From this first assessment, which is intended to be as exhaustive as possible, we propose to use 3D FEM simulation to find a set of topologies that can be produced by 3D ceramic printing and that will be able to respond to the problems identified.
Based on these results, a new high voltage power module (800V-400A) can then be designed and built.
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Additive manufacturing for nuclear fuel innovation
Additive manufacturing or otherwise called 3D printing is gradually becoming a method of realization revolutionizing the traditional principles of design. These technologies, which are already growing rapidly in the industrial world, are now being evaluated for the development of innovative nuclear fuels. The development of new reactors, the search for improving the performance of the current nuclear fleet is fertile ground for the emergence of new concepts often impossible to manufacture by the standard technique of powder metallurgy.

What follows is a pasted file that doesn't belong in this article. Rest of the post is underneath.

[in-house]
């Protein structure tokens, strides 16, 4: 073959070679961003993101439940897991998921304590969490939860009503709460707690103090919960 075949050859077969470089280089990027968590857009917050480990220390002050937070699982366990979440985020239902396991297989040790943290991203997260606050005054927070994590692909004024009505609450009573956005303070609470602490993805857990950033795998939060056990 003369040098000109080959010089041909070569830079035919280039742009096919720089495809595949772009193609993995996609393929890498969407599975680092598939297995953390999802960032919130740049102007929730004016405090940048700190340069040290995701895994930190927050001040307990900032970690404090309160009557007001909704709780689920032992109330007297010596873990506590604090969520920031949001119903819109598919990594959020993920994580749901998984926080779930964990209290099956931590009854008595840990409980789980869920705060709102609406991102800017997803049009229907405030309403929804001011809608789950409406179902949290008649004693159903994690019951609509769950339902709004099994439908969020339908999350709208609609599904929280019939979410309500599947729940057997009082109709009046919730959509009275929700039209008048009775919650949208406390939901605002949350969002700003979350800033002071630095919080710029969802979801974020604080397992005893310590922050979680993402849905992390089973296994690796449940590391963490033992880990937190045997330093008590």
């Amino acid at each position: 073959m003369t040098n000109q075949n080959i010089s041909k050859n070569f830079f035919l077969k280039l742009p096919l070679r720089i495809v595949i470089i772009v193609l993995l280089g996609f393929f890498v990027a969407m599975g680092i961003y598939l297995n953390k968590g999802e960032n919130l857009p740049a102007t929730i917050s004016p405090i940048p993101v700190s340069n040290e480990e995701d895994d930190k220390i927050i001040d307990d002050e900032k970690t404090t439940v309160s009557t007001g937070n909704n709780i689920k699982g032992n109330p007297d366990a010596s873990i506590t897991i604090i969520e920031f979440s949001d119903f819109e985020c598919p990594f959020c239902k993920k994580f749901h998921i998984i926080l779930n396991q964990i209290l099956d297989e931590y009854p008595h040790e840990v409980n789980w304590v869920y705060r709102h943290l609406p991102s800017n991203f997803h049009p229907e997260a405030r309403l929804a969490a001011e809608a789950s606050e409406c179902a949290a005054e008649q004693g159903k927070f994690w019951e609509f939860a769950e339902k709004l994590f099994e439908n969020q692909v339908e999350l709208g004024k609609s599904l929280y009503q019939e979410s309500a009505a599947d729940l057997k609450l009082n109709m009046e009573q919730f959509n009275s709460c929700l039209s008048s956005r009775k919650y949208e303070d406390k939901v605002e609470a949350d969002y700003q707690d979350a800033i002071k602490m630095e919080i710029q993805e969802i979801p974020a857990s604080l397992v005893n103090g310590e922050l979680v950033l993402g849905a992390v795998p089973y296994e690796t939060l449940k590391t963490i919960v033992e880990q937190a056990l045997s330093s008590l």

The Uranium Fuels Laboratory (LCU) whose mission is the study of fuel manufacturing processes is engaged in an evaluation process of an additive manufacturing technology called robocasting" or micro-castingextrusion oriented towards the realization of CERMET materials based on UO2. During previous work, promising preliminary tests were carried out on non-radioactive materials and a dedicated workshop was set up.
The proposed subject is to continue the study on UO2 material using these new means. A wide field of investigation opens up for the optimization of techniques and the understanding of the physics of the phenomena involved.